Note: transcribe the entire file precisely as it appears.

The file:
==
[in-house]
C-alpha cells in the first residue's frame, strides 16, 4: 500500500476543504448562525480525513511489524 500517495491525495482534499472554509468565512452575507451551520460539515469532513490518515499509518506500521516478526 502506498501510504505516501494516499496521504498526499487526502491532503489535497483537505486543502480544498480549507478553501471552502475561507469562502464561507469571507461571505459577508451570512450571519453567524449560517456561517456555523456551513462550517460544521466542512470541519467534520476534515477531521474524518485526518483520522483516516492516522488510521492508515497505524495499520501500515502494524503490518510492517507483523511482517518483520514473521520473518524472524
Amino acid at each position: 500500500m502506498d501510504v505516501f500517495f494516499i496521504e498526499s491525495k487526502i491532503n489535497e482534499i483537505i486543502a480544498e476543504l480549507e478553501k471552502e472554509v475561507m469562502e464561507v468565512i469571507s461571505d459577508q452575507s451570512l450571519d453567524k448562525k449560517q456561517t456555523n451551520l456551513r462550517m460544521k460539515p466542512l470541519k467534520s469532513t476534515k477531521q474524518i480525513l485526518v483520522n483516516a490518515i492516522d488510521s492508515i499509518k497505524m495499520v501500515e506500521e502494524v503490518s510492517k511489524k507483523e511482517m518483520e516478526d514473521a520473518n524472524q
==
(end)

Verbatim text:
[in-house]
C-alpha cells in the first residue's frame, strides 16, 4: 500500500476543504448562525480525513511489524 500517495491525495482534499472554509468565512452575507451551520460539515469532513490518515499509518506500521516478526 502506498501510504505516501494516499496521504498526499487526502491532503489535497483537505486543502480544498480549507478553501471552502475561507469562502464561507469571507461571505459577508451570512450571519453567524449560517456561517456555523456551513462550517460544521466542512470541519467534520476534515477531521474524518485526518483520522483516516492516522488510521492508515497505524495499520501500515502494524503490518510492517507483523511482517518483520514473521520473518524472524
Amino acid at each position: 500500500m502506498d501510504v505516501f500517495f494516499i496521504e498526499s491525495k487526502i491532503n489535497e482534499i483537505i486543502a480544498e476543504l480549507e478553501k471552502e472554509v475561507m469562502e464561507v468565512i469571507s461571505d459577508q452575507s451570512l450571519d453567524k448562525k449560517q456561517t456555523n451551520l456551513r462550517m460544521k460539515p466542512l470541519k467534520s469532513t476534515k477531521q474524518i480525513l485526518v483520522n483516516a490518515i492516522d488510521s492508515i499509518k497505524m495499520v501500515e506500521e502494524v503490518s510492517k511489524k507483523e511482517m518483520e516478526d514473521a520473518n524472524q